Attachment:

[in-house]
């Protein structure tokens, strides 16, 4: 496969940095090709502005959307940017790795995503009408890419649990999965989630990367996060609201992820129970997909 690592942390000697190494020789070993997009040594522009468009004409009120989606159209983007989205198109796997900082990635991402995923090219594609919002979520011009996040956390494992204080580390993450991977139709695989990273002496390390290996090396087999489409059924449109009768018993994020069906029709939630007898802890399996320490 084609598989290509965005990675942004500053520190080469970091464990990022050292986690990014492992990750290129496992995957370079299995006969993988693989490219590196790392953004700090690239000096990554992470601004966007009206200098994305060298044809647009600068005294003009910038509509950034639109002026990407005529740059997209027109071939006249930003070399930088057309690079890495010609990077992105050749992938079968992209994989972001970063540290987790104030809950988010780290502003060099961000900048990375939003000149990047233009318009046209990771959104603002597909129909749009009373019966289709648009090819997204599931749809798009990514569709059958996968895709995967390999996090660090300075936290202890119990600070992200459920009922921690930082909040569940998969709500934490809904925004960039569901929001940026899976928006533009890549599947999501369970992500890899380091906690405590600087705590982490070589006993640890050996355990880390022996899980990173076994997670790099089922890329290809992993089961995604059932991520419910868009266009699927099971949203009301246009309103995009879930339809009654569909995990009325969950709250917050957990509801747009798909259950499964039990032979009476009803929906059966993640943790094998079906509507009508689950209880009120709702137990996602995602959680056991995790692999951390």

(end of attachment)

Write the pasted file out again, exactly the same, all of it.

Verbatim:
[in-house]
């Protein structure tokens, strides 16, 4: 496969940095090709502005959307940017790795995503009408890419649990999965989630990367996060609201992820129970997909 690592942390000697190494020789070993997009040594522009468009004409009120989606159209983007989205198109796997900082990635991402995923090219594609919002979520011009996040956390494992204080580390993450991977139709695989990273002496390390290996090396087999489409059924449109009768018993994020069906029709939630007898802890399996320490 084609598989290509965005990675942004500053520190080469970091464990990022050292986690990014492992990750290129496992995957370079299995006969993988693989490219590196790392953004700090690239000096990554992470601004966007009206200098994305060298044809647009600068005294003009910038509509950034639109002026990407005529740059997209027109071939006249930003070399930088057309690079890495010609990077992105050749992938079968992209994989972001970063540290987790104030809950988010780290502003060099961000900048990375939003000149990047233009318009046209990771959104603002597909129909749009009373019966289709648009090819997204599931749809798009990514569709059958996968895709995967390999996090660090300075936290202890119990600070992200459920009922921690930082909040569940998969709500934490809904925004960039569901929001940026899976928006533009890549599947999501369970992500890899380091906690405590600087705590982490070589006993640890050996355990880390022996899980990173076994997670790099089922890329290809992993089961995604059932991520419910868009266009699927099971949203009301246009309103995009879930339809009654569909995990009325969950709250917050957990509801747009798909259950499964039990032979009476009803929906059966993640943790094998079906509507009508689950209880009120709702137990996602995602959680056991995790692999951390």